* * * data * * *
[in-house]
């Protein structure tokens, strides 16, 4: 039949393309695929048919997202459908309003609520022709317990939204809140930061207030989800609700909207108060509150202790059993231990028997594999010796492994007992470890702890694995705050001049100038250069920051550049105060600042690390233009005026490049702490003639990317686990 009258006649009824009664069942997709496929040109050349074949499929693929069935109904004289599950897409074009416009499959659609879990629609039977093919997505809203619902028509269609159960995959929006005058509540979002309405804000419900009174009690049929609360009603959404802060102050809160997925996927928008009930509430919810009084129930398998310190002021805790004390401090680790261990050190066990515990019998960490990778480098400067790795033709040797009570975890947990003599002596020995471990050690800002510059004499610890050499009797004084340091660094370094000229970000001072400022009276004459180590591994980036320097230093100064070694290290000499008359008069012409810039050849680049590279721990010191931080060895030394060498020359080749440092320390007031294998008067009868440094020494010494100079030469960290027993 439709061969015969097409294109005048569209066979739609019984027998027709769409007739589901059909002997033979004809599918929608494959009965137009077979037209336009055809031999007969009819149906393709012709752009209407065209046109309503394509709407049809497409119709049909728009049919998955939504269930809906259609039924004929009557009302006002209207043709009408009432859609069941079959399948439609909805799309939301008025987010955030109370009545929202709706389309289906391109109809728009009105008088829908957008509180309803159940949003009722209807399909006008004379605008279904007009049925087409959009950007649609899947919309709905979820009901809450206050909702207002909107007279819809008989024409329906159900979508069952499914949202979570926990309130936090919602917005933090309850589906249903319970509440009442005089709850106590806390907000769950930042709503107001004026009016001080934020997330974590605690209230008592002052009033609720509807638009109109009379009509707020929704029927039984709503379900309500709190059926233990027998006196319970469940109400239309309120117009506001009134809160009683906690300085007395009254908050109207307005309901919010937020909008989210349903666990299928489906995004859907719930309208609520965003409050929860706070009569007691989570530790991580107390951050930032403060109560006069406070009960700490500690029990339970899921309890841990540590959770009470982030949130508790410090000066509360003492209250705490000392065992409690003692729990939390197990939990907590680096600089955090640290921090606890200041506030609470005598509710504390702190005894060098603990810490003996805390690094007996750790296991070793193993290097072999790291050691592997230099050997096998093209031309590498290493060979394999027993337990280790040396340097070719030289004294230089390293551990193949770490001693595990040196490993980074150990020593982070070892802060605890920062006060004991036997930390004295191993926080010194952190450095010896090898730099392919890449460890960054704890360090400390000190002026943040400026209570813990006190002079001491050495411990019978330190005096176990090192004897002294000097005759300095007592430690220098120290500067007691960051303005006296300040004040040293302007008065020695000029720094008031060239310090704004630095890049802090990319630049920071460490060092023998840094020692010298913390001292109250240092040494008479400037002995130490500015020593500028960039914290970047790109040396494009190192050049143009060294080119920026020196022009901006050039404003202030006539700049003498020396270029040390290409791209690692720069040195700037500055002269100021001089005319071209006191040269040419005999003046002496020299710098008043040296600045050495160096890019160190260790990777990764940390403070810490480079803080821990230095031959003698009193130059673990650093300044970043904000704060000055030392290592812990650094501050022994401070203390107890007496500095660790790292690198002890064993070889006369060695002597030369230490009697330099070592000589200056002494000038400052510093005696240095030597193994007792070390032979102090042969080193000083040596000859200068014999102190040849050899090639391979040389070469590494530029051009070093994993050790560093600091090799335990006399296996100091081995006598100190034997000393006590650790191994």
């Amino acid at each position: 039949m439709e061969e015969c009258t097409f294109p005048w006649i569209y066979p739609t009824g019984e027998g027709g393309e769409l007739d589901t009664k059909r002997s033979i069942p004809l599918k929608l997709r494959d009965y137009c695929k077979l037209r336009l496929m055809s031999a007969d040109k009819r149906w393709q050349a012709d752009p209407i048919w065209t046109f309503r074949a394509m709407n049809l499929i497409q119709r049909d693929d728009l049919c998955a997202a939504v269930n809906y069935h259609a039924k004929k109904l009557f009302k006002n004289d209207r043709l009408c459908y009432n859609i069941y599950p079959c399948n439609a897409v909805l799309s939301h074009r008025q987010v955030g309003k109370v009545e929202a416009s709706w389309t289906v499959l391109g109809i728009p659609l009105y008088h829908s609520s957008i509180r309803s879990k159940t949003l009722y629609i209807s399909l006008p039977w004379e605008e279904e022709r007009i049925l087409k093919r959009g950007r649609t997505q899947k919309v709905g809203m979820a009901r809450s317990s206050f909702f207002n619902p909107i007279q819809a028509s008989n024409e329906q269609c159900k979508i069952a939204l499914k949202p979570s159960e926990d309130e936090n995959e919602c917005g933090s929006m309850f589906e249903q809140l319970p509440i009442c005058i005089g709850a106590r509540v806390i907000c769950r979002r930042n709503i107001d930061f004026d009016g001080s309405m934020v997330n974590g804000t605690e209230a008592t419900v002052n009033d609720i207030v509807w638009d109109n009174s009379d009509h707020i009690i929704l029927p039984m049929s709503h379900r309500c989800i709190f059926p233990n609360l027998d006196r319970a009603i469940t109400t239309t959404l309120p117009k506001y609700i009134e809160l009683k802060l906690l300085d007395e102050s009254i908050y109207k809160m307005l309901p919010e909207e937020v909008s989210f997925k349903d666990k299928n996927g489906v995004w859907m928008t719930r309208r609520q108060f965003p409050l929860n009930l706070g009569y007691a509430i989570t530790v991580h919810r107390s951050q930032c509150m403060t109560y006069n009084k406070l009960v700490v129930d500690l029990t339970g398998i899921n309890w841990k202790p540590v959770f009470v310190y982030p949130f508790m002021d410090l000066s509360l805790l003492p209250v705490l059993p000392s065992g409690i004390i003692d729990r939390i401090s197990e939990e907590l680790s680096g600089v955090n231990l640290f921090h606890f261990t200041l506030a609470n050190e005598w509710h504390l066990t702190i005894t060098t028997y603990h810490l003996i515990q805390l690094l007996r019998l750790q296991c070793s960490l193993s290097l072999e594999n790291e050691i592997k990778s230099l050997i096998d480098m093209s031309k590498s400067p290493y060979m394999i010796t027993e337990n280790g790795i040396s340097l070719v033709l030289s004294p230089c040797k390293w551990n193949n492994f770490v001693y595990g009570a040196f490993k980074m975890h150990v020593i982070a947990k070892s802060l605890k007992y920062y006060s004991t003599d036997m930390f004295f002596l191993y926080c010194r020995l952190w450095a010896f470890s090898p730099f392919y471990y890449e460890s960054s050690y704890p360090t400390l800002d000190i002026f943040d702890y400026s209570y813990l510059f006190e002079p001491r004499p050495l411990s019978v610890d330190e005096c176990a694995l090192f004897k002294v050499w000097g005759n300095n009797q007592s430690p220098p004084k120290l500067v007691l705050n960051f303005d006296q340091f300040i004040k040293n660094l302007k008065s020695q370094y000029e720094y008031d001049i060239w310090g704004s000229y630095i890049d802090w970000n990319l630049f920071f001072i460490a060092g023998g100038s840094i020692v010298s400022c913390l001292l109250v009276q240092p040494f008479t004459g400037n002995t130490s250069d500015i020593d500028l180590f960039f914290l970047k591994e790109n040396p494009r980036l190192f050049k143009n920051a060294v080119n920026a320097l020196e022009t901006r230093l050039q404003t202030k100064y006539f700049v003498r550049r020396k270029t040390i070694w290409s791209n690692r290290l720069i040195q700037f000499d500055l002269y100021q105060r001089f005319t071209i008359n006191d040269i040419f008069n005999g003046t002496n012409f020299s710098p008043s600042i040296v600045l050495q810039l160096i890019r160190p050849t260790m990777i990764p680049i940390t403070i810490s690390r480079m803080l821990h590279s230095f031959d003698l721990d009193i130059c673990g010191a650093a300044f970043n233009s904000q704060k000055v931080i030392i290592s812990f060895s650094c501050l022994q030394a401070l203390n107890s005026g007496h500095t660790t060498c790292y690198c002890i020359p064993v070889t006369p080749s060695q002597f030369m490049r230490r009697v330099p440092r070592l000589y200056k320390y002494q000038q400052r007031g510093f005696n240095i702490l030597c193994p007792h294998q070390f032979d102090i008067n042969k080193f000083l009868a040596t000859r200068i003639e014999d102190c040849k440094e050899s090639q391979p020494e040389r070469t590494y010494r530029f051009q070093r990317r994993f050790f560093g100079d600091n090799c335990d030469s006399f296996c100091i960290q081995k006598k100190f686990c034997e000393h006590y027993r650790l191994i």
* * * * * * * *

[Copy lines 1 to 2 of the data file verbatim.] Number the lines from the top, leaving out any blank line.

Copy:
[in-house]
């Protein structure tokens, strides 16, 4: 039949393309695929048919997202459908309003609520022709317990939204809140930061207030989800609700909207108060509150202790059993231990028997594999010796492994007992470890702890694995705050001049100038250069920051550049105060600042690390233009005026490049702490003639990317686990 009258006649009824009664069942997709496929040109050349074949499929693929069935109904004289599950897409074009416009499959659609879990629609039977093919997505809203619902028509269609159960995959929006005058509540979002309405804000419900009174009690049929609360009603959404802060102050809160997925996927928008009930509430919810009084129930398998310190002021805790004390401090680790261990050190066990515990019998960490990778480098400067790795033709040797009570975890947990003599002596020995471990050690800002510059004499610890050499009797004084340091660094370094000229970000001072400022009276004459180590591994980036320097230093100064070694290290000499008359008069012409810039050849680049590279721990010191931080060895030394060498020359080749440092320390007031294998008067009868440094020494010494100079030469960290027993 439709061969015969097409294109005048569209066979739609019984027998027709769409007739589901059909002997033979004809599918929608494959009965137009077979037209336009055809031999007969009819149906393709012709752009209407065209046109309503394509709407049809497409119709049909728009049919998955939504269930809906259609039924004929009557009302006002209207043709009408009432859609069941079959399948439609909805799309939301008025987010955030109370009545929202709706389309289906391109109809728009009105008088829908957008509180309803159940949003009722209807399909006008004379605008279904007009049925087409959009950007649609899947919309709905979820009901809450206050909702207002909107007279819809008989024409329906159900979508069952499914949202979570926990309130936090919602917005933090309850589906249903319970509440009442005089709850106590806390907000769950930042709503107001004026009016001080934020997330974590605690209230008592002052009033609720509807638009109109009379009509707020929704029927039984709503379900309500709190059926233990027998006196319970469940109400239309309120117009506001009134809160009683906690300085007395009254908050109207307005309901919010937020909008989210349903666990299928489906995004859907719930309208609520965003409050929860706070009569007691989570530790991580107390951050930032403060109560006069406070009960700490500690029990339970899921309890841990540590959770009470982030949130508790410090000066509360003492209250705490000392065992409690003692729990939390197990939990907590680096600089955090640290921090606890200041506030609470005598509710504390702190005894060098603990810490003996805390690094007996750790296991070793193993290097072999790291050691592997230099050997096998093209031309590498290493060979394999027993337990280790040396340097070719030289004294230089390293551990193949770490001693595990040196490993980074150990020593982070070892802060605890920062006060004991036997930390004295191993926080010194952190450095010896090898730099392919890449460890960054704890360090400390000190002026943040400026209570813990006190002079001491050495411990019978330190005096176990090192004897002294000097005759300095007592430690220098120290500067007691960051303005006296300040004040040293302007008065020695000029720094008031060239310090704004630095890049802090990319630049920071460490060092023998840094020692010298913390001292109250240092040494008479400037002995130490500015020593500028960039914290970047790109040396494009190192050049143009060294080119920026020196022009901006050039404003202030006539700049003498020396270029040390290409791209690692720069040195700037500055002269100021001089005319071209006191040269040419005999003046002496020299710098008043040296600045050495160096890019160190260790990777990764940390403070810490480079803080821990230095031959003698009193130059673990650093300044970043904000704060000055030392290592812990650094501050022994401070203390107890007496500095660790790292690198002890064993070889006369060695002597030369230490009697330099070592000589200056002494000038400052510093005696240095030597193994007792070390032979102090042969080193000083040596000859200068014999102190040849050899090639391979040389070469590494530029051009070093994993050790560093600091090799335990006399296996100091081995006598100190034997000393006590650790191994």